2019 marks the 10th year since my first property purchase – a resale HDB in 2009 (image above of my vacant HDB before I sold it). Back then, the supply was extremely short, and after several failed BTO attempts and skyrocketing prices month after month, we bought a resale flat in Bukit Panjang from the open market.

“I thought that would be my first and last property.”

I thought that would be my first and last property. I dreamed my home as a place for me to unwind from the hustle and bustle; a place where I could sit in a corner and read a book, or listen to music, or tinker with my hobbies, or write code. Never did I know I would eventually spend 6 years living in agony with a noisy neighbour upstairs, and later on also another one next door – yes TWO noisy neighbours, what luck?

As a musician, I am extremely sensitive to sounds. It seemed almost impossible for people to understand how much sound noise would affect me. I was frustrated and stressed because the noises from the neighbour upstairs would persist late into the night (3am~4am). I had interrupted sleep several times a week, which then affected my health and work. My blood pressure regularly rose above 140/100. At a certain point I was even depressed. I spent a lot of time and effort trying to retaliate, because the police, MP, etc. were of no real help – retaliating was the only way I could get peace for a short while before the noises returned. But retaliating took effort, energy, anger, time – which was supposed to be when I should be relaxing, recuperating, meditating, sleeping. I was at such wits’ end that I even started a Facebook page “Singapore Noisy Neighbours” which got 100+ members sharing similar issues, but even with so many of us, none of us had a solution because there are no real laws on our side.

I was thankful, though, that during this period the people who could help did come forward to offer their help. However all the help eventually still led to the police, MP, HDB and mediation – which were mostly useless.

“Why do I have move, to suffer the consequences twice as a victim?”

I was told to sell my HDB, to move away from this madness. I couldn’t believe it: why do I have move, to suffer the consequences twice as a victim? The HDB resale market had already started to dip in 2013 thanks to the cooling measures. I already spent my life savings (at that point) buying the house and renovating it. I may not recover the costs of my renovation, which was modest by modern standards ($40K).

But I couldn’t take it anymore – in 2013, the 4th year of my ownership, before the Minimum Occupation Period (MOP) of my HDB – I wrote in to HDB to request for a waiver of my MOP so I could sell. HDB approved my request, but with many preconditions, such that I could not choose anything other than another HDB within Bukit Panjang. Part of the reason was because I had obtained several grants, including one for living near parents.

I had almost given up, until one day I saw a Facebook advertisement for learning how to “invest in properties”, how to “buy 2 condos with no cash”, how to “earn passive income”, how to “retire early” – it sounds like a total scam, but I was already hopeless, tired and vulnerable. I went for the free “preview”, and then later paid $3,000 for the “course”.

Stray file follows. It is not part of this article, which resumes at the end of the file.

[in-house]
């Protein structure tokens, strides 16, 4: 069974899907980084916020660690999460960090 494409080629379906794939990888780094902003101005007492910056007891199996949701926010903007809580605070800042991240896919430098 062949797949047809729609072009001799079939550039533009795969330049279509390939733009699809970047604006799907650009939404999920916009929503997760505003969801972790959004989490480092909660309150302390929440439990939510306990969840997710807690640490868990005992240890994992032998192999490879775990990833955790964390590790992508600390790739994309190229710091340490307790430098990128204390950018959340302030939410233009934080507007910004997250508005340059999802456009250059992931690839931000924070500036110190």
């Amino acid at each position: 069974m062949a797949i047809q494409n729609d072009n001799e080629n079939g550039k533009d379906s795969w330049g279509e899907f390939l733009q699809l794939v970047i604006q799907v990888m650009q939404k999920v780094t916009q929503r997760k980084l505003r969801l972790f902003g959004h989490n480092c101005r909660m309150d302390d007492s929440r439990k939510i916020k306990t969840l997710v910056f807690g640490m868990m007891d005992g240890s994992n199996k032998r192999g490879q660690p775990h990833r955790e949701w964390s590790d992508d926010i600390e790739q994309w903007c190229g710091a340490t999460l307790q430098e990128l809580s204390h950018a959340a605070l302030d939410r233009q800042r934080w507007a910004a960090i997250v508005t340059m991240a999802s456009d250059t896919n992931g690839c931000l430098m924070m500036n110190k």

I always believed I had to be debt-free, cash-rich and would pay of my HDB and then accumulate cash to retire…

Turns out this “scam” was the best $3,000 spent, because I saw through some of the scammy bits of it, and took in the other non-scammy bits. The “course” mainly taught how to manage credit-worthiness and how to properly apply financial leverage – which are key to property purchases. I always believed I had to be debt-free and cash-rich; to pay of my HDB and then accumulate cash savings – but I wanted to move so badly that I convinced myself to buy a condo, and because I now believe strongly in the potential demographics of my neighbours, I picked a prime area. My parents thought I was crazy to pay $1,500psf for a tiny unit. Coming from Malaysia where they grew up in landed houses, they were in disbelief that I would pay such hefty prices to squeeze my family in a tiny space.

After settling down from my first child in 2015, I started planning and sold my HDB plus many of my large furnitures in 2016. I rented an apartment from a friend for a year while I searched for a new home. It took me almost 3 years of planning, relocating twice before settling down in my current condo in 2017. I never looked back; apart from finally having my deserved peace, the location is fantastic, and the vicinity around the property is beautiful. There are also dozens of childcare centers with vacancies around my area.

All I need now is a house full of people, not a house full of things. There’s a world out there. The Singapore life is all about a city life.

I then realised that I don’t need to be at home to do the things I want to do, and I really don’t need a big house: when I was young, a huge part of my room was occupied up by bookshelves and computers. Now that almost everything is digital and computers are tiny, we start to fill these spaces up with modern day consumerism – branded goods, useless gadgets, etc. All I need now is a house full of people, not a house full of things. There’s a world out there. The Singapore life is all about a city life.

I’ve started recycling my daily waste too, cleaning and sorting them into paper, plastic, metal and glass – because the limited space I have forces me to get rid of packaging material, boxes, containers, etc. that I might otherwise keep. Doing so also makes me more conscious of the amount of waste we are generating.

I’ve also spent a lot of effort on decluttering – way before Marie Kondo.

So what have I learnt in 10 years? Less is more.

P.S. This story also explains why I hate open concept offices – noises affect me a lot.